President Trump reaches out to Black America via meetings with a wary Congressional Black Caucus and the Black Press, punctuated by his top-ranking Black aide walking away from a breakfast with Black newspaper publishers.
COMPILED FROM WIRE REPORTS
WASHINGTON – In two separate meetings last week with Black members of Congress in the Black Press, the Trump administration formally began its promised outreach to African-Americans.
On March 22, President Trump and key members of his White House team, including Vice President Mike Pence and top Black aide Omarosa Manigault, met a small delegation representing the 49-member Congressional Black Caucus (CBC). Her official title is Assistant to the President and Director of Communications for the Office of Public Liaison.
A day later, Manigault represented Trump at a breakfast meeting with the National Newspaper Publishers Association (NNPA), the trade group of more than 150 Black newspapers around the country.
No photo op
The entire caucus had been invited to the White House but CBC Chairman Cedric Richmond (D-La.) wanted to present a businesslike front and avoid being used as a photo opportunity as many have charged was the case with Historically Black College and University leaders who met with the president earlier this month.
Despite the objections of some CDC members, he limited participation to the executive board, which included Representatives Andre Carson (Indiana), Anthony Brown (Maryland), Brenda Lawrence (Michigan), Gwen Moore (Wisconsin), and Karen Bass (California), all Democrats. Assistant Democratic Leader Rep. James Clyburn (South Carolina) also attended.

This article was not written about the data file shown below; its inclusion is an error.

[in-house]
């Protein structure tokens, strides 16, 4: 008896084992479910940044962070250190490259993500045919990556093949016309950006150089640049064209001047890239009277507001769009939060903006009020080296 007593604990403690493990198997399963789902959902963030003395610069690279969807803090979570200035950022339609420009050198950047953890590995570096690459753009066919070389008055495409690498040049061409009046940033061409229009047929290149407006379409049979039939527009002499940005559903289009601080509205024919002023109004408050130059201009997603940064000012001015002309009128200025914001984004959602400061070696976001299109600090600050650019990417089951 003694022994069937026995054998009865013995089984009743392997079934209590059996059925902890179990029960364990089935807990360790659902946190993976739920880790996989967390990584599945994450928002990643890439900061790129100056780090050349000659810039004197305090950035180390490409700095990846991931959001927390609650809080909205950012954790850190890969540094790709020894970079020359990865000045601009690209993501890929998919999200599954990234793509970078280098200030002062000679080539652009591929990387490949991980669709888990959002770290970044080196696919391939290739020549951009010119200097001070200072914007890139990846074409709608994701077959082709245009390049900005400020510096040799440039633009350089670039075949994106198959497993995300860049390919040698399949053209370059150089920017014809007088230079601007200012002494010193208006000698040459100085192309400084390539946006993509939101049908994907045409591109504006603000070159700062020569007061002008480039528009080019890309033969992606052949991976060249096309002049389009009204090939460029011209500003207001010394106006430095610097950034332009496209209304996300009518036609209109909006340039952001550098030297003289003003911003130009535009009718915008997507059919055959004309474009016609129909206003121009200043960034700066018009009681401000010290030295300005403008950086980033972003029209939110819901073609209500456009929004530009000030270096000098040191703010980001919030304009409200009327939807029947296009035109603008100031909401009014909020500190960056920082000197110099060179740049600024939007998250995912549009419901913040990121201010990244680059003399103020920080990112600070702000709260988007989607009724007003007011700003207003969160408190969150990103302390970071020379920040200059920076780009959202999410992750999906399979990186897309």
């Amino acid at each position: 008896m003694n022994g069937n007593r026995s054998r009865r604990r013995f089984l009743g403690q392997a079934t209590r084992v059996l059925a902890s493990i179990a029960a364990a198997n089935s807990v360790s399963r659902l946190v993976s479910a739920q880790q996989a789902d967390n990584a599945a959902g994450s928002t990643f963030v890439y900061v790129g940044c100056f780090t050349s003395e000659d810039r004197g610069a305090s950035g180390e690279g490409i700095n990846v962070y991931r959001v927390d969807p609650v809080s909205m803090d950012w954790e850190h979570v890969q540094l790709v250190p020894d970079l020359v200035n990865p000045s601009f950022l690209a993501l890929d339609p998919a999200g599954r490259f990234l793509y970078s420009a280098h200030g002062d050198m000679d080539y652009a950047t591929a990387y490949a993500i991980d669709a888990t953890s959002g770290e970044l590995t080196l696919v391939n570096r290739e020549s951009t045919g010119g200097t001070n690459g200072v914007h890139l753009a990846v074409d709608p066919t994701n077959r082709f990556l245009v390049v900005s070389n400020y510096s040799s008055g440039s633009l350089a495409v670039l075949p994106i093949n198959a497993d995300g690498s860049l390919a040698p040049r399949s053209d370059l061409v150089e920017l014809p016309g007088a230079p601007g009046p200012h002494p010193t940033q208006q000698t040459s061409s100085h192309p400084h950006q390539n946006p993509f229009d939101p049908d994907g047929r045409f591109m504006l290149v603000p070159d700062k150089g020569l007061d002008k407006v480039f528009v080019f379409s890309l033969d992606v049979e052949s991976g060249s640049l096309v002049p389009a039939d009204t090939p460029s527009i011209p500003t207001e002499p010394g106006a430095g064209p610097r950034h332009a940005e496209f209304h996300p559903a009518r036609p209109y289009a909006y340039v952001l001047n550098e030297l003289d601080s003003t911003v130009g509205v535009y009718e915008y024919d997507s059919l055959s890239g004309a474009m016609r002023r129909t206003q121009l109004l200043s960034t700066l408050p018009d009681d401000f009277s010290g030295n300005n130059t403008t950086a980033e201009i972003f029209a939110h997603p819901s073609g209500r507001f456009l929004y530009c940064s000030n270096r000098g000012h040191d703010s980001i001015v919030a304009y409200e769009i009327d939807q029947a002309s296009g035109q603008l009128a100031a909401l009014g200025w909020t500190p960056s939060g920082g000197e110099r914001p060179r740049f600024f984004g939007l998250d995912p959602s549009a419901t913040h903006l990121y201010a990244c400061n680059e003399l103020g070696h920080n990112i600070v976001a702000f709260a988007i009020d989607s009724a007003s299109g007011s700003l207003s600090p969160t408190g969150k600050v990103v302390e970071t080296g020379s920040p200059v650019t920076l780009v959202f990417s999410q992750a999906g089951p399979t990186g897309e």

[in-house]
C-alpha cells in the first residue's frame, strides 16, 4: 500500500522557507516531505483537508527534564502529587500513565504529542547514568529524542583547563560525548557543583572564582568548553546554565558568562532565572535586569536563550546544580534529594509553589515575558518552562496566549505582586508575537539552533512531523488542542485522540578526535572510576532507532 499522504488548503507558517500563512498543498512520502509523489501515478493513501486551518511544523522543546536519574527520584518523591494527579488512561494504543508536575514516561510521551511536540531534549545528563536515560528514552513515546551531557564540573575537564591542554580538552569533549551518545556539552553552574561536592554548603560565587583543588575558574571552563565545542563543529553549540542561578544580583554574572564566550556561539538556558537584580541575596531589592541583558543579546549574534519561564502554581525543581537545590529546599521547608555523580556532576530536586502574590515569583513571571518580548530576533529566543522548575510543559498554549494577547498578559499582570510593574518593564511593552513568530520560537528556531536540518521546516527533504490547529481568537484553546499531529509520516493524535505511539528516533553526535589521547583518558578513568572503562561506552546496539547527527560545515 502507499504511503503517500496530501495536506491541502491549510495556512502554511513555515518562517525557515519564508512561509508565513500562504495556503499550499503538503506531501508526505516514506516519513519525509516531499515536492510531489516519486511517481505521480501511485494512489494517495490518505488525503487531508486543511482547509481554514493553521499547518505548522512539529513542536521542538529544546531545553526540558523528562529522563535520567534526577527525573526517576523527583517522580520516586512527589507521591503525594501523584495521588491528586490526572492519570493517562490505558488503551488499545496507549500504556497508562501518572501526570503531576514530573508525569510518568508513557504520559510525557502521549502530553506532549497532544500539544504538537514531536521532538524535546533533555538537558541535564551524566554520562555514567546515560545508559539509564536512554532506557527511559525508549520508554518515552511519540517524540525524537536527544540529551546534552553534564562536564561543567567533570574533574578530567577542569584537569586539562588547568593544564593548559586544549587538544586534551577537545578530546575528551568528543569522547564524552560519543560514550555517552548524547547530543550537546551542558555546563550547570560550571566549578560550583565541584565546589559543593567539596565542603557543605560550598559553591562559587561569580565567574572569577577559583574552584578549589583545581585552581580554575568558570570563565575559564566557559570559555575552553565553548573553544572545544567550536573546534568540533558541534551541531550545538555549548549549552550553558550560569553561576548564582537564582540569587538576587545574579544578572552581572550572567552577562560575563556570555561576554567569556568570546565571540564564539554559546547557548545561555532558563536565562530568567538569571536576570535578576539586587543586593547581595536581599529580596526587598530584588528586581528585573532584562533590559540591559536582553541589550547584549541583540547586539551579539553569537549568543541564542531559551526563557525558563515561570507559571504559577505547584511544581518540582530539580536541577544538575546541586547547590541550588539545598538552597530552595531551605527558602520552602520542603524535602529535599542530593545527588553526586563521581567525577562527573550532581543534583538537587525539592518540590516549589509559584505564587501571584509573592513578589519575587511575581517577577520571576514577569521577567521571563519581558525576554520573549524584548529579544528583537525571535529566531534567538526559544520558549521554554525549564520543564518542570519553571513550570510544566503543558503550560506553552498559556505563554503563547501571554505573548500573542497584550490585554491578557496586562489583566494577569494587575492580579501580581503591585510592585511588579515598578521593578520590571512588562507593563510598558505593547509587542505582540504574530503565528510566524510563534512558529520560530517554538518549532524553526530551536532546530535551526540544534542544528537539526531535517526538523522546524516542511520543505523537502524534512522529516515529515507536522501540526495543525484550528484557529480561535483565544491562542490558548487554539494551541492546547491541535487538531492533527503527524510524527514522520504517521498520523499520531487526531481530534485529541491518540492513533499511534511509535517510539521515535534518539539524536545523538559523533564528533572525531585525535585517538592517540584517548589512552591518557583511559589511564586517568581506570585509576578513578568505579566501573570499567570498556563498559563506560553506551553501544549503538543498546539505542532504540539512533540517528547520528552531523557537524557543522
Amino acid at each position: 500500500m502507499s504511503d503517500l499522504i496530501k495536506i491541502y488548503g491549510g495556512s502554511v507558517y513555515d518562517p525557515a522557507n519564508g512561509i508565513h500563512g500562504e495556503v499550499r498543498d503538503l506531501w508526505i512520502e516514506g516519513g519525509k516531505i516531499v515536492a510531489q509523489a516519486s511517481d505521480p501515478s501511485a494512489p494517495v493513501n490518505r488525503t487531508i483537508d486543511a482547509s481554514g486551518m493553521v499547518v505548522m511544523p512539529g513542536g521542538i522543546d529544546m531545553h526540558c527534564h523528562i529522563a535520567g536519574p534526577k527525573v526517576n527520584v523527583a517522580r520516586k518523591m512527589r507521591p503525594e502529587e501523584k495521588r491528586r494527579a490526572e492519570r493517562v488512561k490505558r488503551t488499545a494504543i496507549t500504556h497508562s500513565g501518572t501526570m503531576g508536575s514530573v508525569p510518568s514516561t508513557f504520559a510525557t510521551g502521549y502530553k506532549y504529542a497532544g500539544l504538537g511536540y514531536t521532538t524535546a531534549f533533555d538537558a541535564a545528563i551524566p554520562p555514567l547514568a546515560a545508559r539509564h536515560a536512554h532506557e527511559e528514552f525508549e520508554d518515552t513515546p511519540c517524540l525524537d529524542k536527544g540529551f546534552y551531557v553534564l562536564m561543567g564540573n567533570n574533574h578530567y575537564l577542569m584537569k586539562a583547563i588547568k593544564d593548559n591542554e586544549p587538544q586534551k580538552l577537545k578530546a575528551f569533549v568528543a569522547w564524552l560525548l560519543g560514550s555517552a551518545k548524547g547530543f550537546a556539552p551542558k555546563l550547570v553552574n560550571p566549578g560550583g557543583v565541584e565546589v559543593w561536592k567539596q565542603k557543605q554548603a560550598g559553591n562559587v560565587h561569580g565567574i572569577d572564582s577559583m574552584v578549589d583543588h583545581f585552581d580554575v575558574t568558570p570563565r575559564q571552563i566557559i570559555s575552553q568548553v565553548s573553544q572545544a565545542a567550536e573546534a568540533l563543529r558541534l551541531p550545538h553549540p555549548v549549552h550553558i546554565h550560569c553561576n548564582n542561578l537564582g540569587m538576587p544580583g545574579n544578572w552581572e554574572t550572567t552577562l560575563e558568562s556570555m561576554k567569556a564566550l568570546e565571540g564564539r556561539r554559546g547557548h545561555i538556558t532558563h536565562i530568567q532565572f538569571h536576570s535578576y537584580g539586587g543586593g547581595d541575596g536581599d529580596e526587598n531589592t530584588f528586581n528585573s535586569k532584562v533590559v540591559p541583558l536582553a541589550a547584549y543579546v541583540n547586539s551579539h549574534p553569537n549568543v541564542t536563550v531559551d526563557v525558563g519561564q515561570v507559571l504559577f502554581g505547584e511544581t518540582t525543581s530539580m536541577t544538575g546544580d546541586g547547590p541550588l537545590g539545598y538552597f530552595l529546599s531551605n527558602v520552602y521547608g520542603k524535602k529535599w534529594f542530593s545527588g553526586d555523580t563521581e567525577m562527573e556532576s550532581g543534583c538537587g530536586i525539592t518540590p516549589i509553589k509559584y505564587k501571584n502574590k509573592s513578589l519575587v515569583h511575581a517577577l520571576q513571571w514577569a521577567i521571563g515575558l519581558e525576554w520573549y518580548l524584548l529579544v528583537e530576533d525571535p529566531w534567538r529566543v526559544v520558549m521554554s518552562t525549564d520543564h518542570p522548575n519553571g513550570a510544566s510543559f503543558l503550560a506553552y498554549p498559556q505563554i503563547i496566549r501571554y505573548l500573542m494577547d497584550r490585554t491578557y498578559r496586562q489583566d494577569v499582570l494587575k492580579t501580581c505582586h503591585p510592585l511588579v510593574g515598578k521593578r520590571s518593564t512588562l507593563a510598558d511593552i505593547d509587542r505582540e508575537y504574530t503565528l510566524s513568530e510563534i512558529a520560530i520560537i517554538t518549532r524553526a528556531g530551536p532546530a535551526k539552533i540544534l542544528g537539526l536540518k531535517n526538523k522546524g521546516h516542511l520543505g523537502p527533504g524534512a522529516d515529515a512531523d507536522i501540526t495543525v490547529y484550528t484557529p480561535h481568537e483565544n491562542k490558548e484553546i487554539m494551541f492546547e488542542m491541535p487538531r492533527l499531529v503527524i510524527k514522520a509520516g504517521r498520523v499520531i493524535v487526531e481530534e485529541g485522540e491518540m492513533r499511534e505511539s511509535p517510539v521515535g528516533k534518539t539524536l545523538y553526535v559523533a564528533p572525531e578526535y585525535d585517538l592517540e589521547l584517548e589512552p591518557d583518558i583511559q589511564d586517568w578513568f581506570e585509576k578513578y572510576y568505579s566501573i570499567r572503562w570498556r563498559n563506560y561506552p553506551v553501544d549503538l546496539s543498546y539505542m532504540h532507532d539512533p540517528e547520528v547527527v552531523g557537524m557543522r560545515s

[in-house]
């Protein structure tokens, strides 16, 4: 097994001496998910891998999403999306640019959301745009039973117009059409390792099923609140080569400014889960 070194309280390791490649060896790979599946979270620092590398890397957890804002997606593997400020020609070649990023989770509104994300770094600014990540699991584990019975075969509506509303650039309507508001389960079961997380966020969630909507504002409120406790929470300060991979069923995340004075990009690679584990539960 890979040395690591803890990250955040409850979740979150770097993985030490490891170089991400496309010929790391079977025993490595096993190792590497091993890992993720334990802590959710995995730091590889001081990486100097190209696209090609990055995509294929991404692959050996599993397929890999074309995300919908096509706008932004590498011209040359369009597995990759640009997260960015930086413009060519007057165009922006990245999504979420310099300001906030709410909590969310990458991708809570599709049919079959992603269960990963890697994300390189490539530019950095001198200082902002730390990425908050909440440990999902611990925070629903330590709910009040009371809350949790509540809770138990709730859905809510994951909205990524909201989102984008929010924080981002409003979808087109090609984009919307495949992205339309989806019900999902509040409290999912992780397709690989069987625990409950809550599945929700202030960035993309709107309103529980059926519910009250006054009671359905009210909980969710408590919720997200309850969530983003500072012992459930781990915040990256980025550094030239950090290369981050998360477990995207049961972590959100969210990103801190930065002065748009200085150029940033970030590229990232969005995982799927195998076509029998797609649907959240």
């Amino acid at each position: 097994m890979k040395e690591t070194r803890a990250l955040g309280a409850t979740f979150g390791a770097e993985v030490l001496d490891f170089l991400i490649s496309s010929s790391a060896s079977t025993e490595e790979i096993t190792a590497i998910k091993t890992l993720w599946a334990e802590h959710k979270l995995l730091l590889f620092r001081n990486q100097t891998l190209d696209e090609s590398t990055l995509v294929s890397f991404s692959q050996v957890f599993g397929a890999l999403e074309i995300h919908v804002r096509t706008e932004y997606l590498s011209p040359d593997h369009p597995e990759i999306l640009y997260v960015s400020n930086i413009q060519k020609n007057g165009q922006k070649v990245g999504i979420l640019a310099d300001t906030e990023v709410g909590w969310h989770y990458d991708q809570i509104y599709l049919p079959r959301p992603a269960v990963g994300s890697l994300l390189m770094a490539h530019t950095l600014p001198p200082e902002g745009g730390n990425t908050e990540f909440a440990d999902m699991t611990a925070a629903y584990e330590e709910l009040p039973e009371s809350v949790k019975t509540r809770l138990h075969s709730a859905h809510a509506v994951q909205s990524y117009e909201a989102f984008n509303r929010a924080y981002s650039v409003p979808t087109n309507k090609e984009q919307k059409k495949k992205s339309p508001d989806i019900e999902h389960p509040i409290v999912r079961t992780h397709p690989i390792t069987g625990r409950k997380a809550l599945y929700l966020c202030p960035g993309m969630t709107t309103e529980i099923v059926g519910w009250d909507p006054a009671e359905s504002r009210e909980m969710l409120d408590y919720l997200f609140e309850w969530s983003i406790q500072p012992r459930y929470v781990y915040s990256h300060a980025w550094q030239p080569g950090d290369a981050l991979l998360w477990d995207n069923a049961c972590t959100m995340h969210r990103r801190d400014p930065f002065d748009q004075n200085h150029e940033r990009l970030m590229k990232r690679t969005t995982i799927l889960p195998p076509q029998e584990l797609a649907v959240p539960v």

American kids neglected
Trump, in his opening remarks, echoed his campaign trail rhetoric.
“Throughout my campaign, I pledged to focus on improving conditions for African-American citizens. This means more to me than anybody would understand or know,” he said. “Every American child has a right to grow up in a safe community, to attend great schools, to graduate with access to high-paying jobs.”
The president added that the U.S. has spent trillions of dollars overseas “while neglecting the fate of American children in cities like Baltimore and Chicago and Detroit.”
‘A lot to lose’
Such statements strike many Black lawmakers and leaders as hypocritical, given the adverse impact they believe the White House’s budget proposal would have on African-American communities, and the views held by several of his Cabinet secretaries that threaten to reverse hard-won gains.
Some believe part of Trump’s problem is that he is uninformed and doesn’t have the right people in place to educate him. That’s why the group arrived at the White House armed with a 125-page document titled, “We Have a Lot to Lose: Solutions to Advance Black Families in the 21st Century.”
It highlights problems related to the CBC’s top priorities, including economic, environmental and criminal justice, healthcare, and voting rights, and offers what it describes as “bold policy solutions.”
The title comes from Trump’s typical campaign speech. When asking for Black voters’ support, he would ask, “What do you have to lose?”